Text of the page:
Of Breaking Waves

I’ve been away for a while

I swallowed.  “Thank you for answering my question, however much it may hurt me.  And I’m happy finally to met both of you. I’ve seen you here often enough.”

“Go now! Go quickly!” Duty ordered.  “Go!  Or you will fail!” I waved good-by to them, then did as I was told.  The thought that memes, ideas, were not only solid here, but were living beings, was beyond my understanding.

The climb was so terrible that I could barely face memories of it.  It was so dark the phosphenes vanished from behind my eyelids.  It was so cold that I froze solid, but could still move.  The air filled my lungs with tiny knives, sharp as diamond shards.  I could hear the crunch of frozen lung when I breathed. Finally I reached the top and slid downward, fast stepping to kill my not-quite-fall.   In the end, I stood on an overlook.  Rolling green hills that stretched out forever were far below me.  An enormous, elaborate, aluminum arch more miles high than seemed possible rose to my left.  A crystal sphere filled with sapphire fire hung from the arch’s keystone. As promised, light came from behind me.  I told myself not to look over my shoulder.  Instead, I jumped.  I fell.  And fell.  And fell.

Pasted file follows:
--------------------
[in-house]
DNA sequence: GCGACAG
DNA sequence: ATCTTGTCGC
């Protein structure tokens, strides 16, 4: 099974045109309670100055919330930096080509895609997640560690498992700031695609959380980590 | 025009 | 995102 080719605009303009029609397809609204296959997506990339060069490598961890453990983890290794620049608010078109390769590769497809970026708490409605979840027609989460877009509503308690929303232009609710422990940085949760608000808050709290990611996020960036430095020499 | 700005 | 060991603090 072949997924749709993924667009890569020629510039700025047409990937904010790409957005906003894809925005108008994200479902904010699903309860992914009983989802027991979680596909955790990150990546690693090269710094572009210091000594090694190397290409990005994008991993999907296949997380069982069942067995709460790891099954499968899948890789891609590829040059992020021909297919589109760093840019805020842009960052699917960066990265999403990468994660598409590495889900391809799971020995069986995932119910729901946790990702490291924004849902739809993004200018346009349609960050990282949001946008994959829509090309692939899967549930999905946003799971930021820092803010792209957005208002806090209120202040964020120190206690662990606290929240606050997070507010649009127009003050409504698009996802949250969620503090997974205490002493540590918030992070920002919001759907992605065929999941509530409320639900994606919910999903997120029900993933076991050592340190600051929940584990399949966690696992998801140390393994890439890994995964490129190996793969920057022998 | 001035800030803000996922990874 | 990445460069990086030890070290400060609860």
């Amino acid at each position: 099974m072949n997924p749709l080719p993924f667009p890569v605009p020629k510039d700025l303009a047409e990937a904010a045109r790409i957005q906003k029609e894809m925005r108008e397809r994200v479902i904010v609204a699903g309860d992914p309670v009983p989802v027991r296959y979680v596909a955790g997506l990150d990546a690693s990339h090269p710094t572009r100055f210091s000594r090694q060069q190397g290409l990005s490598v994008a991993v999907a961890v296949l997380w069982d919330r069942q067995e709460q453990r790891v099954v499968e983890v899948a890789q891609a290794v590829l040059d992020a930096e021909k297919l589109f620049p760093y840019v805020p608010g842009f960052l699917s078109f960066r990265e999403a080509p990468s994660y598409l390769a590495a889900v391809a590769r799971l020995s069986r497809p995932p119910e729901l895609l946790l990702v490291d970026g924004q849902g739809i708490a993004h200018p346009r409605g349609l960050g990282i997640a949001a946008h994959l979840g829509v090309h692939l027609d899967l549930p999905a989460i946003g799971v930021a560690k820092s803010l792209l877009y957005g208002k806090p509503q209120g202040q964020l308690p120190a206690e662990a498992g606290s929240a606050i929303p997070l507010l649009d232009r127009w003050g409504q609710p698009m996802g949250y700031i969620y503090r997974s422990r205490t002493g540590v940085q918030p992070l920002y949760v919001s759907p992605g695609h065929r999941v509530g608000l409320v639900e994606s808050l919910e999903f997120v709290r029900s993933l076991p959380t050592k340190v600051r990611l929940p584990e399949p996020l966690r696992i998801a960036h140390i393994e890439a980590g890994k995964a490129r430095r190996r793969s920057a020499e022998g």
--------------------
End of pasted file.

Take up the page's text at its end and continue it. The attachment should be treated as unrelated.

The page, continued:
And found myself on the porch, the sound of rainfall flooding my ears.

It was interesting to learn that I could come back from death, if I did everything right, but as one American philosopher had said, ‘if it weren’t for the honor of the thing’ — in his case, being tarred, feathered, and ridden out of town on a rail — ‘I’d as well do without it.’  I heartily agreed.  Perhaps I only got to climb that mountain once.  Perhaps I’m not up to doing it again.

But that climb explained why every muscle was sore.  I’d climbed and climbed, albeit in my memetic body, of which my real body is some sort of mirror image.  It was still a real climb, for which the description ‘Glory does Everest’ came to mind, except Everest is much too low to the ground.  I’d climbed almost forever, and completely exhausted myself.  

About George Phillies

science fiction author -- researcher in polymer dynamics -- collector of board wargames -- President, National Fantasy Fan Federation
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